True/False 2023 Dispatch: “R 21,” “Feet in Water, Head on Fire,” “Paradise”

As this nourishing few days of documentary cinema at the 2023 True/False Film Festival approaches its conclusion, I’ve got mini reviews of 3 more films I’ve watched this weekend. R 21 AKA Restoring Solidarity presents rare and recently restored films created in solidarity with the Palestinian fight for freedom, while Feet in Water, Head on Fire and Paradise are both beautifully photographed portraits of landscapes and the people who inhabit them. Find my reviews of each of those films below.

“R 21 AKA Restoring Solidarity”


An encounter at a screening of his 2016 film Off Frame led director Mohanad Yaqubi to procuring a collection of 20 rare films whose production dates range from the 1960s into the 80s, documenting the Palestinian struggle for freedom— a fight that the Japanese left, stewards of the footage for decades, identify with. Yaqubi has experimented with ways to screen the Tokyo Reels project, from the initial restoration and creation of trailers for each individual film, to screening them as their own film festival, to exhibiting them as one long museum piece. Here, the title R 21 infers that this film is reel 21, a continuation of the initial 20 films.

Shots of the film reels being gathered, unpacked, and scanned break up the archival footage that the bulk of R 21 consists of. Otherwise, Yaqubi rightly doesn’t attempt to embellish the footage, allowing the films to speak for themselves. At the same time, more context outside of the brief explainers that open and close the movie could be helpful in framing the films within the context of Palestine’s history, and how Japan relates to that. But the fact that such footage exists in and of itself, and is being preserved and brought to audiences’ awareness, is a vital act of solidarity.

Runtime: 71 minutes.

“Feet in Water, Head on Fire”


The arid climate of California’s Coachella Valley, situated along the San Andreas fault line, provides the ideal conditions for growing date palm trees, a plant whose origins stretch across the world to the Middle East and Africa. In her first feature, Feet in Water, Head on Fire, director Terra Long surveys the landscape, shooting on lovingly textured 16 mm film that was hand-processed using native plants of the area. Long uses that footage to explore the tension between nature and the people who work the land and the portions of the area that are being developed into gated communities and country clubs, dotting the landscape with neatly-manicured golf courses and swimming pools. And within those scenes, she finds the people: those whose livelihood depends on the prosperity that the crops being in season brings, those who celebrate the date with an annual parade and festival, those who curate museums on its history, and those who merely live in the ritzy developments that have sprung up around it. Feet in Water, Head on Fire (the title a reference to the date palms themselves, from their roots to their tops) is a vérité portrait of a community that perhaps slips too slowly between scenes to always be fully engaging, but it’s an exciting project from a new filmmaker nonetheless.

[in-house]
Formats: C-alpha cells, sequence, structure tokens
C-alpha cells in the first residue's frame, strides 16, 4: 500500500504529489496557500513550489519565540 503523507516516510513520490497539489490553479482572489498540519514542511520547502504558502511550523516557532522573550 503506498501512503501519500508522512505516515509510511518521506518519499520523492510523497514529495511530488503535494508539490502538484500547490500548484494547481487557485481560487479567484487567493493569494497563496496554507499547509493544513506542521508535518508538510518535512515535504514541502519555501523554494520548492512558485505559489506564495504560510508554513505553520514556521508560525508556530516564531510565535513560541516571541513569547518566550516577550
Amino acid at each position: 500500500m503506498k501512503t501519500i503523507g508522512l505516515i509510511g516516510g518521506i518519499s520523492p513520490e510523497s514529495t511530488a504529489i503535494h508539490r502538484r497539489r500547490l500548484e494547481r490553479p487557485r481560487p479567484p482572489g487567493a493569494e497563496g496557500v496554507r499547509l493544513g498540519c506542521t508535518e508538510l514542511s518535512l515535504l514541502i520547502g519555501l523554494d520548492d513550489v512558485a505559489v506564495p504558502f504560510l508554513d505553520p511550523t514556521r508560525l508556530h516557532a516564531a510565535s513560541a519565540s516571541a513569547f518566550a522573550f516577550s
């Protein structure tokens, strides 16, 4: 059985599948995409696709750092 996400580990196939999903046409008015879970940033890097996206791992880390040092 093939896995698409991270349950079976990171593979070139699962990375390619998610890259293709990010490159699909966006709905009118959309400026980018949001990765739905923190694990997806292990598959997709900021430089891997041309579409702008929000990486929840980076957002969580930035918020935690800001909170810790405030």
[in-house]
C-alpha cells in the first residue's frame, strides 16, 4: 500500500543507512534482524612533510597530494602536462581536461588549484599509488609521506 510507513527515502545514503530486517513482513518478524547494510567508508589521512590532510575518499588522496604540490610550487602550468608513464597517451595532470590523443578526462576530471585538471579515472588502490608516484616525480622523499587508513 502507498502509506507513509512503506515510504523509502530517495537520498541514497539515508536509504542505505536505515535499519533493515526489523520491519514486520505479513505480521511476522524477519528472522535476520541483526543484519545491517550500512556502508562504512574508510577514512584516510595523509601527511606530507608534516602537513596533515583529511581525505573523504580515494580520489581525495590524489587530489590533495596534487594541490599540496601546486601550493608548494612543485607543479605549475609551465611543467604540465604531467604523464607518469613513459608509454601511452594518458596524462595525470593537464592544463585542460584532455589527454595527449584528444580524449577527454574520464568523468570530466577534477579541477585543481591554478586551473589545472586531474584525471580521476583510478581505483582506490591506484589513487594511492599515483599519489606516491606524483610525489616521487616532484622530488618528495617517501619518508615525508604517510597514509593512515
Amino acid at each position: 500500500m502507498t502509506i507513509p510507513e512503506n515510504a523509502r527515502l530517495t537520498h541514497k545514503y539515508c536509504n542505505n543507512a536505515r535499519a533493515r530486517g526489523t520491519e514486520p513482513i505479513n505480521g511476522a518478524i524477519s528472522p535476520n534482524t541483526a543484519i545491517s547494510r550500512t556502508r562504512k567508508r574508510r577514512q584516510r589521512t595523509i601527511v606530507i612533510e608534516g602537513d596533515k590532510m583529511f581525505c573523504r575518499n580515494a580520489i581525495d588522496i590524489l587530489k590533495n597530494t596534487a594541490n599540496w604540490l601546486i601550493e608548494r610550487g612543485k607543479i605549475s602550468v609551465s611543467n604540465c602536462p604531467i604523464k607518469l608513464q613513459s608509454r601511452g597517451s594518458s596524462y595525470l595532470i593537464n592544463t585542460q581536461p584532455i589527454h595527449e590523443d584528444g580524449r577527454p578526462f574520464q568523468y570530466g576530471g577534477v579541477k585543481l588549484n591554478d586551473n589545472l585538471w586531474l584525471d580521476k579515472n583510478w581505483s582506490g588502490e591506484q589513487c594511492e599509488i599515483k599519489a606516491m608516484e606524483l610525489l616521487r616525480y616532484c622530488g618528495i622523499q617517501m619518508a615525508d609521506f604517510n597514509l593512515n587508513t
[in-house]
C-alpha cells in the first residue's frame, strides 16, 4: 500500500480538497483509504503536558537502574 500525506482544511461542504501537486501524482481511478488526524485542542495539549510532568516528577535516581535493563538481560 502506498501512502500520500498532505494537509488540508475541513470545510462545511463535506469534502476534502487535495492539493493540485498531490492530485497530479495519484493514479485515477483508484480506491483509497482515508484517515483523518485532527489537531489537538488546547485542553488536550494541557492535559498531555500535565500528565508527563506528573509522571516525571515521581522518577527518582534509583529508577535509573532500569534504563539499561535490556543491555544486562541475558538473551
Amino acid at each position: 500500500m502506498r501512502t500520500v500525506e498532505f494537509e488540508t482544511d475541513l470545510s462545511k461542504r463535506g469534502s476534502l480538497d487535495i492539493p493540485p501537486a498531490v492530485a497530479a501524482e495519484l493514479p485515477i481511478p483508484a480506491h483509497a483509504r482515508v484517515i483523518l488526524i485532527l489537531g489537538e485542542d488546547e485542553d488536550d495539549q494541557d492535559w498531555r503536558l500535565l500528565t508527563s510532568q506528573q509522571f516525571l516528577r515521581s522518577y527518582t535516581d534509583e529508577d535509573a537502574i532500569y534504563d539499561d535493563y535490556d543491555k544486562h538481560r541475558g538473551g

Runtime: 93 minutes.


PARADISE dir. Alexander Abaturov

The villagers call it “The Dragon.” In the summer of 2021, a heat wave in Siberia led to wildfires spreading throughout the region. In Russia, many “control zones” are in place in sparsely-populated regions; essentially, if the cost of fighting the fire outweighs the cost of the damage, officials will just let it burn. Alexander Abaturov’s Paradise zooms in on the tiny village of Shologon, which is situated on the fringes of the fires. Left to fend for themselves, the townsfolk ban together to keep the fires at bay until the rains come.

In Paradise, the fire itself is established as a character early on. A voiceover in the film’s opening minutes recites a local fable. The villagers refer to the fire raging at their doorstep as “the dragon,” granting it a life of its own and turning their mission into an almost mythic quest. Abaturov’s film boasts some of the most staggering gorgeous cinematography you’ll ever see, the shots do the flames licking the sky rendering them into a creature of both horror and beauty (and it’s incredible that Abaturov and his team were able to get so close). Interestingly, Paradise is more abstract than concrete in its presentation of the conflict. The film is bookended by scenes of the townsfolk confronting the nature of existing in a control zone and the government’s refusal to assist them, but their relationship to the conflict becomes more tenuous for the bulk of the middle of the film, which unfolds a bit too slowly to be as engrossing as it ought to be. But the humanity of the story—the focus being less on destruction and more on these people who care so much for their homeland—is moving regardless.

Runtime: 88 minutes.

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